Many are expecting record box office revenue results for Walt Disney's "Star Wars: The Force Awakens" -- with a lot of help from its consumer product partners. Disney spent some $25 million in national TV advertising for the movie since early October through Dec. 17, according to estimates from iSpot.tv.
Nearly 10% more scripted shows exist on broadcast and cable TV now than versus a year ago, says FX Networks. And that is apparently a problem.
Everyone wants to be a media mogul -- or at least a big media company. That seemingly was the goal of GoPro, the company producing small, portable video devices you can attach to your bike helmet, surfboard, bicycle, commuting car, or other places. But GoPro's emphasis, for many, was that it wanted to be more than just a producer of consumer video products. Aspirations were for it to become, in Hollywood-speak, a media play-ah.
So what is it about canned laugh tracks on TV comedies that still drive me crazy? For many of those teen/tween shows on the likes of The Disney Channel and TeenNick you can hear this stuff as a part of the content of the show. No problem here. Viewers still come to those networks in droves -- including my daughter.
Sports fantasy league advertisers have dramatically dropped their TV budgets for NFL programming. At the same time, one movie advertiser, Sony's "Concussion," is taking shots at the league -- but also has the audacity to buy TV commercial time on NFL games! But don't cry for the NFL just yet.
If you believe nominations and awards for TV programming bring a certain marketing panache to networks who tally that hardware, you'll sense now that times are changing. The Golden Globe nominations were just announced, and digital video service Netflix got the most, with one more nom than HBO, for a tally of eight to seven. This breaks the string of 15 years in a row when HBO topped all TV networks in nominations.
Think about a world where there are no channels associated with TV programs. Right now, Time Warner Chairman Jeff Bewkes believes companies should be simplifying TV viewing. He complains that you shouldn't have to have "advanced degrees" to figure how to get to your favorite programs. Bewkes agrees with Apple chief executive Tim Cook assertion that TV is a "broken" experience, and that, for example, consumers shouldn't have to know which shows are on which channels in order to get the content they want.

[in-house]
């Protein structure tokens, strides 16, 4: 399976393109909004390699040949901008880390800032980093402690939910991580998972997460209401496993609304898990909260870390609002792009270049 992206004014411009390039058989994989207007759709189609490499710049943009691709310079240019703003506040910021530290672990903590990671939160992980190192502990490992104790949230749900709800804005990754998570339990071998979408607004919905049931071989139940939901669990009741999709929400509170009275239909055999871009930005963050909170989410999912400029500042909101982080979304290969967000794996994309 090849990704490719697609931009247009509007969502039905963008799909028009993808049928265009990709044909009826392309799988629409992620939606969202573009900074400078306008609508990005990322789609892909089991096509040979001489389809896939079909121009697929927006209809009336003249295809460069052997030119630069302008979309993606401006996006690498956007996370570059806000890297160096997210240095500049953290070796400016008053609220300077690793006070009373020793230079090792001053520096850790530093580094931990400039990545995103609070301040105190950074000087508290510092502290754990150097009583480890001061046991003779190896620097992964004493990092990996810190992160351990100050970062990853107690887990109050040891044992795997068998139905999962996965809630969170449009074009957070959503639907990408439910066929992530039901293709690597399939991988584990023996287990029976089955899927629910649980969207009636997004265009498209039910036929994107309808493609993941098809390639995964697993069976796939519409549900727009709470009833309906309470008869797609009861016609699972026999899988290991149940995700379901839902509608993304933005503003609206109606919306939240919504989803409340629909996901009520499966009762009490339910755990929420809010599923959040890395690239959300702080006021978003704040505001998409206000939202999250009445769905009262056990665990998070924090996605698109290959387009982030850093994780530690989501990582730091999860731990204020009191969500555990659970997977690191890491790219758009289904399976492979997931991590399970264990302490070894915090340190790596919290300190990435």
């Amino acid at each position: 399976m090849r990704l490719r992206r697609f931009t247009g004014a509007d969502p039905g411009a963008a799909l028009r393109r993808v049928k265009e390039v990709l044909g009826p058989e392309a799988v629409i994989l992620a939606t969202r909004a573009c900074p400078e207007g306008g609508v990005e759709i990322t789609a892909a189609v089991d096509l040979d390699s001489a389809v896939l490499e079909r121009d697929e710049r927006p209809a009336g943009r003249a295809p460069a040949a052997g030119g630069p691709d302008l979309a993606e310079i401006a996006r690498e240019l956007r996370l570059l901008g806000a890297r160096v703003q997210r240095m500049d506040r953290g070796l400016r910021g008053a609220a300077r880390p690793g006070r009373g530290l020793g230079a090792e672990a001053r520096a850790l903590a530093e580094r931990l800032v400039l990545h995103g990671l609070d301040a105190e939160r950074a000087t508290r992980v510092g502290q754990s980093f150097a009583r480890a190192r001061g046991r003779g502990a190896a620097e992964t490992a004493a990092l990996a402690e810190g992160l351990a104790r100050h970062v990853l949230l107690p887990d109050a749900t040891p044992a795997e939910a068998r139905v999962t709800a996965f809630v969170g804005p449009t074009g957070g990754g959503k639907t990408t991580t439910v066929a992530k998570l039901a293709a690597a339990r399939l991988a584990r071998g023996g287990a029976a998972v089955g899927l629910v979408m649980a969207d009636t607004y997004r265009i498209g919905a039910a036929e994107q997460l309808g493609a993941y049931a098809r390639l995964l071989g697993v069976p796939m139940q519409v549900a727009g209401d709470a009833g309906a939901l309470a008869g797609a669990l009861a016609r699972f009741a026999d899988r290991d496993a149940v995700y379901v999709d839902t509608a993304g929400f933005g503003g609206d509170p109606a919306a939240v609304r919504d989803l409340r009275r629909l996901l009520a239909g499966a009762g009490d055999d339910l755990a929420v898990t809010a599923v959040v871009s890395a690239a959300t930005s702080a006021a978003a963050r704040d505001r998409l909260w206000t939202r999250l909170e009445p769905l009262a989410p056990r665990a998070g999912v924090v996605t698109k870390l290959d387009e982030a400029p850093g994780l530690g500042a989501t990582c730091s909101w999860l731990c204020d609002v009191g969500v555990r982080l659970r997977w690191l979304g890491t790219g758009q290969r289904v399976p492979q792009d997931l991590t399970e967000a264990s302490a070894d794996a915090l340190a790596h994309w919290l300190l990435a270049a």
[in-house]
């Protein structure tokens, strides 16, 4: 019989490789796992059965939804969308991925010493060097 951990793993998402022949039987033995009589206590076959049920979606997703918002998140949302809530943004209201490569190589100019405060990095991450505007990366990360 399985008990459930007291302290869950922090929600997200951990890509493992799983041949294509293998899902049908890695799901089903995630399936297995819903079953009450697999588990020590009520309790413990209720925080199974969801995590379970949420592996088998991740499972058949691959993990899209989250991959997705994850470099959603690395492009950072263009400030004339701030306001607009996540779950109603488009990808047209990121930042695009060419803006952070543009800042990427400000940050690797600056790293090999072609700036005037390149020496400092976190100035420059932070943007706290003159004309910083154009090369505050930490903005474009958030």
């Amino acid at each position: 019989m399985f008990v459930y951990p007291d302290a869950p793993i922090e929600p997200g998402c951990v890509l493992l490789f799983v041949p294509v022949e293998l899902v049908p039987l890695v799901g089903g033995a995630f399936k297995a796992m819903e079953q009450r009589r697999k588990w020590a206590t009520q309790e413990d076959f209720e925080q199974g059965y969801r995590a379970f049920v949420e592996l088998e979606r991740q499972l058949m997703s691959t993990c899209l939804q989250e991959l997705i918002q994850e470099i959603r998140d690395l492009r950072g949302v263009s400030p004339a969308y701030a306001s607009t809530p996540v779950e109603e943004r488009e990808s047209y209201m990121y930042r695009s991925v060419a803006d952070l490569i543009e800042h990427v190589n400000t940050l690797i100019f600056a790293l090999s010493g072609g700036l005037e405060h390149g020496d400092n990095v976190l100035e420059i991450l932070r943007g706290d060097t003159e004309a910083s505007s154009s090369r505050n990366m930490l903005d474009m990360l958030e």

We still don't know how many people watch a particular Netflix show -- but we're getting closer. At the recent UBS Global Media conference, John Hodulik, media analyst at UBS, said HBO had the number-one most-viewed show with "Game of Thrones" according to new audience analysis Nielsen had shared with him,. Netflix had the "second best show" -- though Hodulik didn't disclose what that was.
The warning signs are here: Digital media will shift and give some ground back to TV in 2016, according to a senior CBS executive. "Change is now underway," said David Poltrack, chief research executive at CBS Corp, speaking at the UBS Global Media event on Monday. Poltrack -- somewhat shockingly -- estimates 2016 will be a strong growth year for broadcast television ad sales, with near-double-digit percentage gains (9.5%).
For over a decade, the NFL has had little problem growing -- in revenue, in TV ratings, and in fans' interest -- despite not having a team based in the second-largest U.S. TV market, Los Angeles. Los Angeles has been without a team since 1994, when the Rams left for St. Louis and the Raiders returned to Oakland. Soon all that could change. Both teams are believed to be returning, perhaps to share one stadium. The San Diego Chargers are also mulling the possibility of returning to Los Angeles.